Tom Lane <[EMAIL PROTECTED]> wrote:
> In any case, I still haven't seen a good case made why a global work
> queue will provide better behavior than each worker keeping a local
> queue. The need for small "hot" tables to be visited more often than
> big tables suggests to me that a global queue will actually be
> counterproductive, because you'll have to contort the algorithm in
> some hard-to-understand way to get it to do that.
If we have some external vacuum schedulers, we need to see and touch the
content of work queue. That's why he suggested the shared work queue.
I think the present strategy of autovacuum is not enough in some heavily-used
cases and need more sophisticated schedulers, even if the optimization
for hot tables is added. Also, the best strategies of vacuum are highly
depending on systems, so that I don't think we can supply one monolithic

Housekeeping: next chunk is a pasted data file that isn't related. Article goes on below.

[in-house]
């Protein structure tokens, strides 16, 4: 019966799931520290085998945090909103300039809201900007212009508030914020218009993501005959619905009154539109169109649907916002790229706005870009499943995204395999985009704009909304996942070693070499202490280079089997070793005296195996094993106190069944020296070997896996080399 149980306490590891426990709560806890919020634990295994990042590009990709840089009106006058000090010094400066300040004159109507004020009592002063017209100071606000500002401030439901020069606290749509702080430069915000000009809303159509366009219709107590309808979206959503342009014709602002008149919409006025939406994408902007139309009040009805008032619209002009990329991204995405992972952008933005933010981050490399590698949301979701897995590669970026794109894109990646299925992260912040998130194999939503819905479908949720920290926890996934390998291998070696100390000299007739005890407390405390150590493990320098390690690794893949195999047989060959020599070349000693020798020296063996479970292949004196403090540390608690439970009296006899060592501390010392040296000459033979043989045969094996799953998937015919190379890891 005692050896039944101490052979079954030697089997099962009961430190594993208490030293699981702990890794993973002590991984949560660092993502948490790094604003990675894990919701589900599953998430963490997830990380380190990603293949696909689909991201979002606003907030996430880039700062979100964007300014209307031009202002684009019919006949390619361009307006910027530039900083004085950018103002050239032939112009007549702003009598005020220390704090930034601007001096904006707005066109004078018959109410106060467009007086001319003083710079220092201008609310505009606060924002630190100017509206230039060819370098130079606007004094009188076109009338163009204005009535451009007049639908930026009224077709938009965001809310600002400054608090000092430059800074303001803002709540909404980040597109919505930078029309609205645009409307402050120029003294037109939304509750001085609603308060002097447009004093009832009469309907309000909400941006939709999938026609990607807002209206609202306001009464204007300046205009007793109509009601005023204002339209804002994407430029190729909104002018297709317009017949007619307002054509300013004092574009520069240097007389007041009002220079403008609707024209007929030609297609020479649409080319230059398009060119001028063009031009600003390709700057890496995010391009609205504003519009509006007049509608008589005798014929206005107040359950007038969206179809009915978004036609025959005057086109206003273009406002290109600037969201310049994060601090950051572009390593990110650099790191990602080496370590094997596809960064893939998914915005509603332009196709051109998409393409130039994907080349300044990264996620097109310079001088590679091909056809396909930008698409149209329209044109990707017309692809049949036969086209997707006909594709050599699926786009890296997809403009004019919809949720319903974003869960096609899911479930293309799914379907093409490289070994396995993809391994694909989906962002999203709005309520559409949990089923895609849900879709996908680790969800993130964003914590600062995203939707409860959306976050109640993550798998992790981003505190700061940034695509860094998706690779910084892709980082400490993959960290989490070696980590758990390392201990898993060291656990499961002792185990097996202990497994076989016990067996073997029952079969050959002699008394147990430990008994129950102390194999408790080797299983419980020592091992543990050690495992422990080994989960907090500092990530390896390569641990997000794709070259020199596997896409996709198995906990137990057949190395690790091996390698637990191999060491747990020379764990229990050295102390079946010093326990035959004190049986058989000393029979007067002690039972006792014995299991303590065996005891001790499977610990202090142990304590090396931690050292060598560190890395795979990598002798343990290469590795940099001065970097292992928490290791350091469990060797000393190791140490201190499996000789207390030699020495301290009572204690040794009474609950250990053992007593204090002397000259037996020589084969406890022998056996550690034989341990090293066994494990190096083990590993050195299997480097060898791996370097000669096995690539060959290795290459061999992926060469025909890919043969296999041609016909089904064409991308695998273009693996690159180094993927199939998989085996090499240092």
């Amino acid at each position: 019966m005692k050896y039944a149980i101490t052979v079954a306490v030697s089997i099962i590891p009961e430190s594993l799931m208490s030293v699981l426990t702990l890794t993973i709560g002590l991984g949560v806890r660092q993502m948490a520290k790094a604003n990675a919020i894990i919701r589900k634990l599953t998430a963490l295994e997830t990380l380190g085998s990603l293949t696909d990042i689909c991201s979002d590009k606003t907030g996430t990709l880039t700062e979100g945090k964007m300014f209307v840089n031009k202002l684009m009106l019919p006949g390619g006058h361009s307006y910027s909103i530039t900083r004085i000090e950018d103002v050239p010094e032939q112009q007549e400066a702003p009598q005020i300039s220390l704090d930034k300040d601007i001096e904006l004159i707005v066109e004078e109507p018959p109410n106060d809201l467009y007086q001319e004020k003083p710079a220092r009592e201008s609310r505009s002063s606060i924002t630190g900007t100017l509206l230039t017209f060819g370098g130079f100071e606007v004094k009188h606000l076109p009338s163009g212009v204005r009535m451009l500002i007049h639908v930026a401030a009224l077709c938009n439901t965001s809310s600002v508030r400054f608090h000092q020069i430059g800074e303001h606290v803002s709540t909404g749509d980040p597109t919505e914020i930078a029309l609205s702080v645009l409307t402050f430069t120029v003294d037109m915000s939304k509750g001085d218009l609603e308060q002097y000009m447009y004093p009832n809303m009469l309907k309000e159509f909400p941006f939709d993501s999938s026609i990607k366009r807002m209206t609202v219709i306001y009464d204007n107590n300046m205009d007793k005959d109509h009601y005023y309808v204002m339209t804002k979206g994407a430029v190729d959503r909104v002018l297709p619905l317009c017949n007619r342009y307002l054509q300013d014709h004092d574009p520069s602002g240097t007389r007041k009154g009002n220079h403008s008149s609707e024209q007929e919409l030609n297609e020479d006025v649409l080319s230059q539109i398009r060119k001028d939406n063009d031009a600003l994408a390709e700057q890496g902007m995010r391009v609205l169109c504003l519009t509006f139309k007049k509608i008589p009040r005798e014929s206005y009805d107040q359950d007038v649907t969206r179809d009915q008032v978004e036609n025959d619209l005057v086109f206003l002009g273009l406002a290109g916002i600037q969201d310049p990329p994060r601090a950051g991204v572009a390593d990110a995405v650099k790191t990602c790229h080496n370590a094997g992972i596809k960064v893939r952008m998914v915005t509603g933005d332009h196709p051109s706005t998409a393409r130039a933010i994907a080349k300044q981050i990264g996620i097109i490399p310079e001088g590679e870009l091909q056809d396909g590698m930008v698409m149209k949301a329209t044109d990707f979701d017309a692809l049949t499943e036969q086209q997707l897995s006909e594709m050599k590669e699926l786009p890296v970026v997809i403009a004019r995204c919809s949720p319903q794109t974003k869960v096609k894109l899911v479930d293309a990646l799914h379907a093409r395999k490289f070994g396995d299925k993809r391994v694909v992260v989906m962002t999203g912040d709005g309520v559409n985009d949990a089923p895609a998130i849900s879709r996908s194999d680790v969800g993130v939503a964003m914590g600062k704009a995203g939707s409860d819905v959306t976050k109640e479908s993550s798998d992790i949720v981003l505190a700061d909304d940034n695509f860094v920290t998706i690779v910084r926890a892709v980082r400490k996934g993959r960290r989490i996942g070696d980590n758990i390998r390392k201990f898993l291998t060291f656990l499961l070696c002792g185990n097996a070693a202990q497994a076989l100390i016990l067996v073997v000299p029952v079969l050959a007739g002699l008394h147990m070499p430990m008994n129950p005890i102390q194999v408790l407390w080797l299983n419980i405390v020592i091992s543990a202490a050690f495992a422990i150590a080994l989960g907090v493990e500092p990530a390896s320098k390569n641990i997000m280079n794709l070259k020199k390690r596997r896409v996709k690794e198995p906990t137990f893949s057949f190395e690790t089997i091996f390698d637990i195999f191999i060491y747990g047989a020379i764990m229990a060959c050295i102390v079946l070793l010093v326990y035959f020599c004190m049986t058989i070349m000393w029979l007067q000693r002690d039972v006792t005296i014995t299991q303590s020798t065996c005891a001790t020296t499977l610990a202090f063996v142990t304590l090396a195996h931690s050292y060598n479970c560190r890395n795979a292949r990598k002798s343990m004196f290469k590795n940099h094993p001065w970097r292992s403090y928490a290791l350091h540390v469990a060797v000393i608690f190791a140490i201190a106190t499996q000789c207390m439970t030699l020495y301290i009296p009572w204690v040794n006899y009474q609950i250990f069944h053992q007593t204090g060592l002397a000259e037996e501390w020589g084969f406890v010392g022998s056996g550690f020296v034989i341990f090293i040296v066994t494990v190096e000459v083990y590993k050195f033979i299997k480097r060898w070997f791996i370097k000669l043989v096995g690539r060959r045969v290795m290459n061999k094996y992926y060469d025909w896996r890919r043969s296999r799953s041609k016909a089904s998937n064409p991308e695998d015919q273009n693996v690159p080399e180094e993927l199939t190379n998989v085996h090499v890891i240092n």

strategy that fits all purposes.
That was a proposal of the infrastructure for interaction between autovacuum
and user-land vacuum schedulers. Of cource, we can supply a simple scheduler
for not-so-high-load systems, but I need a kind of autovacuum that can be
controlled from an external program that knows user application well.
Though we can use a completely separated autovacuum daemon like as
contrib/pg_autovacuum of 8.0, but I think it is good for us to share
some of the codes between a built-in scheduler and external ones.
NTT Open Source Software Center
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